- $1.3 trillion (7.6%) in equity vanished from the market in Q3 as prices pulled back, the largest quarterly dollar decline on record.
- Equity among mortgaged homes is now nearly $1.5 trillion, or -8.4%, off its May 2022 peak.
- Eight markets saw home values decline by 1% or more in September.
Equity among mortgaged homes is now nearly $1.5 trillion, or -8.4%, off its May 2022 peak, with the equity of the average borrower down $30,000 from earlier this year. However, equity positions remain strong, at 46% above pre-pandemic levels, with the average mortgage-holder having more than $92,000 more equity than before.
The report found that $1.3 trillion (7.6%) in equity vanished from the market in the third quarter as prices pulled back, the largest quarterly dollar decline on record.
“In the span of just three months, U.S. mortgage holders saw a total of $1.3 trillion in newly acquired equity evaporate,” said Ben Graboske, president of Black Knight Data & Analytics. “That is — by far — the largest quarterly decline on record by dollar value and the largest since 2009 on a percentage basis. As we reported at the time, while hitting a record high in the second quarter, total homeowner equity peaked mid-quarter in May and has been pulling back ever since."
"All in," he continued, "equity among mortgaged properties is now down nearly $1.5 trillion since that point. From a risk perspective, we’ve already seen the number of underwater borrowers more than double alongside the equity pullback. That said, it’s important to note that — even with 275,000 falling underwater since May — fewer than half a million homeowners owe more on their homes than their current values. Historically speaking, that is still extremely low.”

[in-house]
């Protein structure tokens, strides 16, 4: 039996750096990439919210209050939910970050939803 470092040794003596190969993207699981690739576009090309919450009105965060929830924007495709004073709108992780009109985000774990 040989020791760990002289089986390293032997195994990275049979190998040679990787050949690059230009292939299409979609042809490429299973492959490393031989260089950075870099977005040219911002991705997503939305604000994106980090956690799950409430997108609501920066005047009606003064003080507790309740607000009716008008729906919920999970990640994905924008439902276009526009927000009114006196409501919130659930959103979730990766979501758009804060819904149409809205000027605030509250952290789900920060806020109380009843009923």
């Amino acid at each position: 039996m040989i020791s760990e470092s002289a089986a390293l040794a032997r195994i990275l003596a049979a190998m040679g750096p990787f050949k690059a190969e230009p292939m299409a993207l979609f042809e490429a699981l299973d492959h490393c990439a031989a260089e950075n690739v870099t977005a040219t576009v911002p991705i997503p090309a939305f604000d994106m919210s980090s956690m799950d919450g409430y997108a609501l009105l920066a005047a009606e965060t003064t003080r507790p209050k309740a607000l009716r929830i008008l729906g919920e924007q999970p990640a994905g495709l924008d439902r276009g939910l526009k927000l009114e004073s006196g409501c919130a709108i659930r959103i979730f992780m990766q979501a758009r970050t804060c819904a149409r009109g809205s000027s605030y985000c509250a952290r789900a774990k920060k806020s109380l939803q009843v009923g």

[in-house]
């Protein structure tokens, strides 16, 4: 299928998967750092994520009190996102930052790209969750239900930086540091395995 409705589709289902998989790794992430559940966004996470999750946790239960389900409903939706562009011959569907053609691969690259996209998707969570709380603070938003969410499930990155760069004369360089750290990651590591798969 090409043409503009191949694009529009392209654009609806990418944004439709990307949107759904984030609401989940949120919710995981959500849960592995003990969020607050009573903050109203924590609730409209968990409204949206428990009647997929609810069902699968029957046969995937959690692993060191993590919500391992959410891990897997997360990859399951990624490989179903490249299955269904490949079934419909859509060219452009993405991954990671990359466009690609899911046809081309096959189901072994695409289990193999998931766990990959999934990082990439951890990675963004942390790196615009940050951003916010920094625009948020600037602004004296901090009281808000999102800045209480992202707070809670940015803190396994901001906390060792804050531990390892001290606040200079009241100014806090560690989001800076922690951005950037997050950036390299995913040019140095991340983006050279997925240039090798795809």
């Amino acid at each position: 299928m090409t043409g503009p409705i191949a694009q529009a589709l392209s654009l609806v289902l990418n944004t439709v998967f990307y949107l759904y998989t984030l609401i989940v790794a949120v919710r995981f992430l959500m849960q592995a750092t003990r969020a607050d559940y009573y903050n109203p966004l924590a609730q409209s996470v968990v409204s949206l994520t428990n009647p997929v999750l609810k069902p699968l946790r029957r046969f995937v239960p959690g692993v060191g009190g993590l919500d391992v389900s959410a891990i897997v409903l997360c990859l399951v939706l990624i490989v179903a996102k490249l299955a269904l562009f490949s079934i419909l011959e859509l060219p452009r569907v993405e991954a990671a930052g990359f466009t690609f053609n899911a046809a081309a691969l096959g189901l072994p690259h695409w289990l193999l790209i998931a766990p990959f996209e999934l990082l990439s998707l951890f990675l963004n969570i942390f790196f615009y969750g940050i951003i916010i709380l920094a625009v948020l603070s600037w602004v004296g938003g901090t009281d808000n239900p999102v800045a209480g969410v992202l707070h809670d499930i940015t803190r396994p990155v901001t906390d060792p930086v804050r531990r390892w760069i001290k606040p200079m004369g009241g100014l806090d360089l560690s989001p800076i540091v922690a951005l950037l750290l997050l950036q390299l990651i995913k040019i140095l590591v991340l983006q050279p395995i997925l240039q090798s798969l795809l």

Aside from equity, this month’s Mortgage Monitor focused on underwater homes. The report showed that although the number of underwater homeowners has climbed nearly 275,000 over the past four months, fewer than 500,000 homes are currently underwater nationwide. Nationally, 3.6% of borrowers are either underwater or have less than 10% equity, roughly half the pre-pandemic share; a historically and extremely low share (0.84%) are in negative equity positions.
The report also noted that median home prices fell 0.52% in September, continuing a three-month streak of declines — but at half the pace of the prior two months.
Eight markets saw home values decline by 1% or more in September, bringing the total pullback from peaks to more than 5% for a quarter of the top 50 markets. Nationally, homes shed 2.6% of their value over the past three months, Black Knight said.
In 10% of major markets — including Las Vegas, Miami, and Los Angeles, among others — it requires twice the normal share of median household income to make the payment on the average home purchase. All in all, prices have fallen 2.6% since June, the first three-month decline since 30-year rates spiked to nearly 5% back in late 2018.
The national delinquency rate inched down 1 basis point in September to 2.78%, just 3 basis points off the record low set in May of this year. The number of borrowers with a single payment past due rose by 1%, while 90-day delinquencies fell 1.5% in September and are now only 24% above pre-pandemic levels.
Foreclosure starts declined by 9% to 18.4K, holding the line at 3% of serious delinquenciesin September, down slightly month over month and less than half of pre-pandemic levels.
Other report insights can be found here.